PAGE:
The pace of movement throughout The Hundred Days is comparable to that of Hitler's Blitzkrieg and the response to the logistical challenge of this new warfare is amazing. Between August and the end of the war the Royal Engineers had to build and install 330 steel bridges for assault river crossings.
The way in which the army fought had been transformed by the tactical changes that had taken place under Haig’s leadership. They were the distillation of 'the learning curve' – the move away from a reliance on the rifle to the multi-weapon use of Lewis guns, machine-guns, trench mortars, hand grenades and rifle grenades. And the new infantry tactics were part of a new, all-arms co-operation that involved a revolutionised application of artillery, together with air support.
Haig presided over the change; he stimulated it, he encouraged it. The new spirit he created permeated the new army that he had created. An interesting feature of The Hundred Days is the way in which a flurry of pamphlets, drawing lessons and giving advice, was issued not just by Maxse’s Inspectorate of Training or GHQ but at Army, Divisional or even lower levels.
But despite the speed of the advance it is important not to let hindsight create an illusion of inevitability about German collapse. The fact that the British forces fought so well in The Hundred Days and won the victory which they did does not mean that they had an easy time. Far from it. Between August and the end of the war Britain suffered 350,000 casualties. The fighting was amongst the most costly of the whole war. The difference was that the army was achieving all of its objectives.
In early September Haig was in England, trying to impress on Milner, the Secretary of State for War, the scale of the prize that was within the army's grasp. Milner told him that he agreed and would do his best to get the Cabinet to respond appropriately. But Milner wasn't Derby. He told Wilson that Haig was 'ridiculously optimistic'. That’s the gap between Haig's vision and the blinkered view of the government and War Office.
It is clear from his diaries that by now Haig was aware that something critical was under way and that 1918, rather than 1919, would be the crucial year. On 1 October he met Byng and Rawlinson and told them that they could now press on without further orders from him. He was no longer talking of wearing-down. Breakthrough had been achieved. The final steps followed swiftly. Turkey signed an armistice on 30 October, Austro-Hungary on 3 November. On 4 November the allied armies made significant advances.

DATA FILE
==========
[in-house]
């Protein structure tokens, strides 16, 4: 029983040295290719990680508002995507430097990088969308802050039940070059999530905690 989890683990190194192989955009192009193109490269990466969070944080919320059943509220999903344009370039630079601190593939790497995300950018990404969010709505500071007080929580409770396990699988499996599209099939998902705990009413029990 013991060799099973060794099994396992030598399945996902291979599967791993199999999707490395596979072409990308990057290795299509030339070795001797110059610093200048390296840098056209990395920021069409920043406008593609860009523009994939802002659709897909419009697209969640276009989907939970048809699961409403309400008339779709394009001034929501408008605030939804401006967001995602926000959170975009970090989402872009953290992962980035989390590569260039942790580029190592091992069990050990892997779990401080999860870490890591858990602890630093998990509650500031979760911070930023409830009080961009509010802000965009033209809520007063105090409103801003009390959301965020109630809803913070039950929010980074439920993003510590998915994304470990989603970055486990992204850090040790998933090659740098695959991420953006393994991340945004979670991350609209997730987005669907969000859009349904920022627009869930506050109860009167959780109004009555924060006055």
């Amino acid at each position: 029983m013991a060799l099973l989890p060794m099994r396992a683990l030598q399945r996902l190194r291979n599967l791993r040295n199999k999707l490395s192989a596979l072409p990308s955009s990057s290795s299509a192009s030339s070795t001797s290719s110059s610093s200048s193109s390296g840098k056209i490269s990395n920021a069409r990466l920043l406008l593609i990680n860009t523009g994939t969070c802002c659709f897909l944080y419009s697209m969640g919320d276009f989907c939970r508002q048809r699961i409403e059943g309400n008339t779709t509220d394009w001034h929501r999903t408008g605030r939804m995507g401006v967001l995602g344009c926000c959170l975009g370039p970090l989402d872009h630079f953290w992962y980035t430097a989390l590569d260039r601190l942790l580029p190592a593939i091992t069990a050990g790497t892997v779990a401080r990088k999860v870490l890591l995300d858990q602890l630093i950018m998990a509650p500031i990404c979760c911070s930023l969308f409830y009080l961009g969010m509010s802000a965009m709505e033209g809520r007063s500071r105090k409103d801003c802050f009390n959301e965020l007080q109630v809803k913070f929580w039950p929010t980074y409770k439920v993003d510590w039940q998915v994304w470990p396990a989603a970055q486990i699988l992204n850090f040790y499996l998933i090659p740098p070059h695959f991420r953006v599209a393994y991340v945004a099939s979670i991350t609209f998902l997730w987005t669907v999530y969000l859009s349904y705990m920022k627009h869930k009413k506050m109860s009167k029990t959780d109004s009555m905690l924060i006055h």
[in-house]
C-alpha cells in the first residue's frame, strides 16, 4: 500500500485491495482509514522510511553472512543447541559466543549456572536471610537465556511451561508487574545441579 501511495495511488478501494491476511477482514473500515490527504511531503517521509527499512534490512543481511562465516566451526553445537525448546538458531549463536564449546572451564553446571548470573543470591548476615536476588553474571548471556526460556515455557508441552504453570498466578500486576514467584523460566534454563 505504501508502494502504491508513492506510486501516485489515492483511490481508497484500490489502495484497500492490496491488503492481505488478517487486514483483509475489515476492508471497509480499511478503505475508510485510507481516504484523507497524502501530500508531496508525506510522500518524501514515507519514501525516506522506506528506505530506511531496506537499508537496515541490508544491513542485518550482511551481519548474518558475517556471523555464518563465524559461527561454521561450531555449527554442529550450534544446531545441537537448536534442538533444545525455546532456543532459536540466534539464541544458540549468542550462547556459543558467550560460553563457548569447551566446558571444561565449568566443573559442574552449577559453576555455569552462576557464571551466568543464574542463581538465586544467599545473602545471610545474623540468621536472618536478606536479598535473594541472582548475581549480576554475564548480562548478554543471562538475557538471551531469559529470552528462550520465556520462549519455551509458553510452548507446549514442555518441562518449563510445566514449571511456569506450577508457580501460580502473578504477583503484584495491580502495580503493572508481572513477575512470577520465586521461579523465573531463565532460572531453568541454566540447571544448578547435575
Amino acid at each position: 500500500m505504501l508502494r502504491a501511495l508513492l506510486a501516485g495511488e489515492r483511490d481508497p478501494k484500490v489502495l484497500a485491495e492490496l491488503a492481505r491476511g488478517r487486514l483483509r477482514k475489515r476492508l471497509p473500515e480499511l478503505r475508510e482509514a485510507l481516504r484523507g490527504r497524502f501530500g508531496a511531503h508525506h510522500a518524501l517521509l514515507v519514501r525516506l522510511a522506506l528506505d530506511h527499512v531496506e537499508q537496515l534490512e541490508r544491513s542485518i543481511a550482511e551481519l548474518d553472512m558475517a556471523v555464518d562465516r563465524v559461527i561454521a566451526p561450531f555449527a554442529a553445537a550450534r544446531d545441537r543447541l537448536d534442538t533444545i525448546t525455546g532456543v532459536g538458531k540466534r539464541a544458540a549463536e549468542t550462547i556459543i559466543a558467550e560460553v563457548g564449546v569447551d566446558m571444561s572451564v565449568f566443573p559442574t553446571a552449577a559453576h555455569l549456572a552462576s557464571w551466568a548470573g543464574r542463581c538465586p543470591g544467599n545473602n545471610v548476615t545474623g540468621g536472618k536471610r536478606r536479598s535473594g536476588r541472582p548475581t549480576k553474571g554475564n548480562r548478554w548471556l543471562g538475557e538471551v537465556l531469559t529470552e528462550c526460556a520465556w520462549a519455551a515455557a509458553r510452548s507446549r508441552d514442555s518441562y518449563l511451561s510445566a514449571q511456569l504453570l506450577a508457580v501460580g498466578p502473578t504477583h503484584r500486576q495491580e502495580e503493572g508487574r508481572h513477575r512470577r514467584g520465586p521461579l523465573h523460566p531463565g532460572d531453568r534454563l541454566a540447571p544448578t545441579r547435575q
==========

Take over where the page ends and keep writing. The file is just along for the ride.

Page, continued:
After the war, Haig wrote to Churchill: 'As for criticism of what I did or did not do, no one knows as well as I do how short of the ideal my command was…’ And then he said, as he was so entitled to do, ‘but I do take credit for this, that it was due to the decisions which I took in August and September 1918 that the war ended in November.'
On 8 November the German Armistice Commission train pulled into a siding in the Forest of Compiègne. Foch's carriages already stood nearby. Talks began at 9 am in Foch's office on the train. The armistice conditions were read. Between 7 and 8pm on 10 November the German government communicated that it accepted the conditions. The guns fell silent on the following morning at 11am, French time.
The Hundred Days were at an end. The First World War was at an end. The victories of The Hundred Days ended it and Haig and the British Army won those victories. And yet no one remembers that. No credit is given to Britain and no credit is given to Haig. We owe it to Haig and to the men he commanded that his achievement – their achievement – should be better known.
So my plea today is that we all go out in this 90th anniversary year of the victory of The Hundred Days, telling everyone we meet about the scale and magnificence of that victory. Let's try to ensure that justice is done to this wonderful achievement of the British nation and of the great Field Marshal whose memory we are here to honour.